World stocks fell on Friday on news the U.S. economy grew more slowly than expected in the last quarter of 2011, while the euro rose on hopes of an imminent deal on Greece's debt that could help avert a disorderly default.
The United States, the world's biggest economy, grew at an annualized 2.8 percent pace late last year, the fastest quarterly rate in 1-1/2 years. But it fell short of economists' forecast, fuelling worries about U.S. growth in 2012 and bets that the Federal Reserve would need to provide more help.
Fed Chairman Ben Bernanke this week painted a picture of an economy mired in slow growth, and the Fed delayed the timing for an interest rate hike until at least late 2014. He also suggested the U.S. central bank is open to buying more bonds in a bid to stimulate borrowing and investments.
Today's GDP numbers, while positive, indicate that the economy is not really doing all that well, and Chairman Bernanke's extreme policy may be in fact what's needed, said Michael Sheldon, chief market strategist at RDM Financial in Westport, Connecticut.
The GDP data pulled oil prices from their early highs and intensified bidding for safe-haven gold together with U.S. and German government debt.
Gold prices rose for a third straight session in the aftermath of the Fed's commitment to rock-bottom interest rates, which kept pressure on the U.S. dollar. The precious metal last traded at $1,739.19 an ounce, up 1.0 percent on the day and up 4.9 percent on the week, its strongest weekly rise since October.
The Dow Jones industrial average <.DJI> closed down 74.17 points, or 0.58 percent, at 12,660.46. The Standard & Poor's 500 Index <.SPX> finished down 2.11 points, or 0.16 percent, at 1,316.32. The Nasdaq Composite Index <.IXIC> ended up 11.27 points, or 0.40 percent, at 2,816.55. The Dow and S&P fell 0.45 percent and 0.08 percent for their first weekly drops in four weeks. The Nasdaq was up 1.07 percent on the week, stretching its winning streak to four weeks.
Disappointing corporate results also pressured Wall Street stocks. Chevron Corp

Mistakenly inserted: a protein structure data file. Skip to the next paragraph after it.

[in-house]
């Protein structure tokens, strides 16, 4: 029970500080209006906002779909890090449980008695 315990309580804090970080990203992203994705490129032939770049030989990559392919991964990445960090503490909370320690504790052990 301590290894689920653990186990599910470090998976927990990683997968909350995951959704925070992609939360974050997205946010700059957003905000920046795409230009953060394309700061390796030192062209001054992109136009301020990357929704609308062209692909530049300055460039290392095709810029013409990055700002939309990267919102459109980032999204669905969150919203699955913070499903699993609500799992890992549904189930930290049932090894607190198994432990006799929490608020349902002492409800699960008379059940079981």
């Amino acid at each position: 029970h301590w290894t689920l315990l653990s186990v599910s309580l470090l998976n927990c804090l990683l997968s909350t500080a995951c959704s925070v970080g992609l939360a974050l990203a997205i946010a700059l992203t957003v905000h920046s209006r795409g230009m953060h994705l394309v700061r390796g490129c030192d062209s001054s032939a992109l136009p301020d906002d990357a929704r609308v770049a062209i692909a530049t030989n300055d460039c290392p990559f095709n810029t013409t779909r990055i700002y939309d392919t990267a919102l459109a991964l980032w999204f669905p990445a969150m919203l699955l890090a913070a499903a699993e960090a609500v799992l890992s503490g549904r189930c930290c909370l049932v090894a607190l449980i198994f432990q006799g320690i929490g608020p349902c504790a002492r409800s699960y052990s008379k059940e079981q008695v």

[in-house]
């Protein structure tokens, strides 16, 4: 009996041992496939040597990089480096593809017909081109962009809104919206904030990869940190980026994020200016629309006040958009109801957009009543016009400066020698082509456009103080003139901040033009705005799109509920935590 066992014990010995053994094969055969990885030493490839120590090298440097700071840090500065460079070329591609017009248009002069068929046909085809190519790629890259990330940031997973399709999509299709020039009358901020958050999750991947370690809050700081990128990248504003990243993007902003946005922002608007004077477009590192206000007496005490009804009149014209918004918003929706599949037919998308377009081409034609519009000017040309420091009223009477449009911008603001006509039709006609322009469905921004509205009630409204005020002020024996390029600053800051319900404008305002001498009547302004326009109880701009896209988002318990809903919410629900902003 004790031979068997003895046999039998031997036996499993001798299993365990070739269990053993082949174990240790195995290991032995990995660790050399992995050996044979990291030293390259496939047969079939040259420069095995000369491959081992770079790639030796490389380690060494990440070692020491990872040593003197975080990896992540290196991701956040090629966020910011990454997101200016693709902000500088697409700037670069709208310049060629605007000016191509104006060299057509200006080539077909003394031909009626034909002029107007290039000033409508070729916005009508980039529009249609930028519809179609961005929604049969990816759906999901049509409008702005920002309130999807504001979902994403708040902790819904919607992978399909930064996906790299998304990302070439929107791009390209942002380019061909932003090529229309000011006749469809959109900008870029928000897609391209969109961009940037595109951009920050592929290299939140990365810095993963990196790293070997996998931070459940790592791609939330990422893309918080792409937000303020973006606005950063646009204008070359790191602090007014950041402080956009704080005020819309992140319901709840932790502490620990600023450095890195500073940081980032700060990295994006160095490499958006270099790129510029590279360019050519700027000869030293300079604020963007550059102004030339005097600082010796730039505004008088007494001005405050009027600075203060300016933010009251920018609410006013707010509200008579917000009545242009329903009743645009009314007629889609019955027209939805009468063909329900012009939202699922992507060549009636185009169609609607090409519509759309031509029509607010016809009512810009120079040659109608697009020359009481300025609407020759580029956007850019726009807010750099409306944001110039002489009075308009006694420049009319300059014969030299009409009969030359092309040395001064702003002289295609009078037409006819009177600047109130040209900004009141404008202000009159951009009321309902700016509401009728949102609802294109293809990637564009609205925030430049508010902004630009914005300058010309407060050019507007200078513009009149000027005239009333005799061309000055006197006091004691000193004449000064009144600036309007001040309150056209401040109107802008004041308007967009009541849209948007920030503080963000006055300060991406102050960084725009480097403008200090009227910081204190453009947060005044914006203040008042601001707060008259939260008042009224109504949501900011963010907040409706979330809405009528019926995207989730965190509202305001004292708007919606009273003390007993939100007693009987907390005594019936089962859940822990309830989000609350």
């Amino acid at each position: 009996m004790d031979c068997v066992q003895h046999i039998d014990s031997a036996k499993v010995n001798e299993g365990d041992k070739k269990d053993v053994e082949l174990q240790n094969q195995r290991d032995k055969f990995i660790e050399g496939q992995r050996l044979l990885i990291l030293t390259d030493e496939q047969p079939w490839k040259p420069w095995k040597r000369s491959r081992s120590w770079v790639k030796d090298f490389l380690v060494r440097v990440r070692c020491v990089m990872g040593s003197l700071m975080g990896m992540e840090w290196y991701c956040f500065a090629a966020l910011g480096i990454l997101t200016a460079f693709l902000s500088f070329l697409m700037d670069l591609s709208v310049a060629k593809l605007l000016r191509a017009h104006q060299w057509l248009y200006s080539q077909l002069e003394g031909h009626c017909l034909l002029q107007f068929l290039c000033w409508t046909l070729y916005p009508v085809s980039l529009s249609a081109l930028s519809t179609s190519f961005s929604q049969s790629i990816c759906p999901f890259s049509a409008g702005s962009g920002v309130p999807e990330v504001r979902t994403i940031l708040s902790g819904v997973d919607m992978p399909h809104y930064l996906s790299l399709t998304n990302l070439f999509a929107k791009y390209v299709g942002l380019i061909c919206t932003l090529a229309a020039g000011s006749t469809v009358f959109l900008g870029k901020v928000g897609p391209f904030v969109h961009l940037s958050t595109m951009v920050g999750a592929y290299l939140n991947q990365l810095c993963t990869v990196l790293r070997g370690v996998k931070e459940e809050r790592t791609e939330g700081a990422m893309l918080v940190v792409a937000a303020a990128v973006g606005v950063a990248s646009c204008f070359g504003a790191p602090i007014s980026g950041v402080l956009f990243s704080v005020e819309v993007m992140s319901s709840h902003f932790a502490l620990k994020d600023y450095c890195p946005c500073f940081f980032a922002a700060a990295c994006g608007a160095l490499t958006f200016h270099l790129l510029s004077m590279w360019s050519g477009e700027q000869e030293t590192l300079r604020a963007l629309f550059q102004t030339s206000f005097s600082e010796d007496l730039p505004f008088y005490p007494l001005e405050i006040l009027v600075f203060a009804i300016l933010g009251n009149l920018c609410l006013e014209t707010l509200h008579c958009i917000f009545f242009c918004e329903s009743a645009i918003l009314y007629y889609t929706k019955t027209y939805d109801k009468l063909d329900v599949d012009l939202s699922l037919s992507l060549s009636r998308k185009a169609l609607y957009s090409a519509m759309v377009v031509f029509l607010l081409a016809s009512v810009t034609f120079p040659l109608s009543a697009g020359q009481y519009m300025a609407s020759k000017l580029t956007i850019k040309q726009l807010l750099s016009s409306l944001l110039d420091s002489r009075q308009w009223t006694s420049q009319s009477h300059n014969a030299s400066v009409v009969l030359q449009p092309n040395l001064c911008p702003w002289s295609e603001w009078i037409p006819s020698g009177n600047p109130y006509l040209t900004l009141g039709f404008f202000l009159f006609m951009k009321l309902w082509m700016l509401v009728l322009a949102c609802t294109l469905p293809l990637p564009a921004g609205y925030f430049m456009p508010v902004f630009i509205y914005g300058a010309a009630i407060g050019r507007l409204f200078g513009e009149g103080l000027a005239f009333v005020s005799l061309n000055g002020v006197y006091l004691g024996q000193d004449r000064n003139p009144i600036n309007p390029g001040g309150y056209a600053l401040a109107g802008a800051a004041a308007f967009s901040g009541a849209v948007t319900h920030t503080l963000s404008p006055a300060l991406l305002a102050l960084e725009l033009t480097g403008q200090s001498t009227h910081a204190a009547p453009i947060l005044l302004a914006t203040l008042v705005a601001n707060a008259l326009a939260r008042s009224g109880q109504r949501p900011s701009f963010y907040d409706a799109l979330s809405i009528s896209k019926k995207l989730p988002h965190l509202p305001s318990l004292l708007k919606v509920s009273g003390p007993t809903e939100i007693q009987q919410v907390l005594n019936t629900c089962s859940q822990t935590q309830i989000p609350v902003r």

Procter & Gamble Co
S&P briefly crossed into positive territory in late afternoon trading after the White House announced an expansion of its main foreclosure prevention program in an attempt to help a struggling U.S. housing market.
Hopes Facebook would soon go public helped stem losses on Wall Street. The world's largest social network plans to file documents as early as Wednesday for an initial public offering that will value at between $75 billion and $100 billion, the Wall Street Journal cited unidentified sources as saying on Friday.
In overseas markets, the FTSEurofirst 300 index <.FTEU3> of leading European shares closed down 1 percent. It ended down 0.23 percent on the week for its first weekly loss since mid-December.
Tokyo's Nikkei <.N225> closed down 0.09 percent, bringing its weekly gain to 0.85 percent.
The MSCI world equity index <.MIWD00000PUS> dipped 0.09 percent one day after hitting its highest level since August. It was on track to rise 1.24 percent for its fourth week of gains.
While some analysts reckoned the January rally in stocks might be running out steam, others said it might be too soon to declare it over.
The markets are tough to short right now because the rallies have been so fierce, said Perry Piazza, director of investment strategies at Contango Capital Advisors in San Francisco.
OPTIMISM ON GREEK DEBT DEAL
In Europe, Greece is just one step away from clinching a debt swap deal with its private creditors, Finance Minister Evangelos Venizelos said on Friday.
Falling borrowing costs for heavily indebted euro zone members reflected some investor confidence and demand from banks flush with cash from the European Central Bank. Italy's six-month borrowing costs dropped below 2 percent at an auction, the lowest level since May, while Spanish 10-year government bond yields hit their lowest level since November 2010.
Fitch Ratings lobbed a sobering reminder of the dire financial situation the euro zone faces. The rating agency downgraded Italy, Spain, Belgium, Slovenia and Cyprus, adding there is a 1-in-2 chance of further downgrades in the next two years.
Financial markets took the downgrades in stride as the euro clung to gains.
The 17-member common currency rose 0.95 percent against the U.S. dollar, at $1.3226 after touching its highest level in 6-1/2 weeks.
But the U.S. dollar <.DXY> fell 0.76 percent against a basket of major currencies, resulting in its biggest weekly drop since mid-October.
The dollar posted its biggest one-day loss against the Japanese yen in about five months. It was down 1 percent at 76.65 yen. The greenback hit a two-month high of 78.29 yen on Wednesday after Japan reported its first annual trade deficit since 1980.
Brent crude oil settled up 67 cents, or 0.6 percent, to $111.46 a barrel, while U.S. crude futures settled down 14 cents or 0.14 percent, at $99.56 a barrel.
Benchmark 10-year Treasury notes were up 13/32 at 100-30/32 for a yield of 1.90 percent, while German Bund futures ended up 31 basis points at 139.00.
(Additional reporting by Angela Moon and Julie Haviv in New York and; Alessandra Prentice, Natsuko Waki, Jan Harvey in London)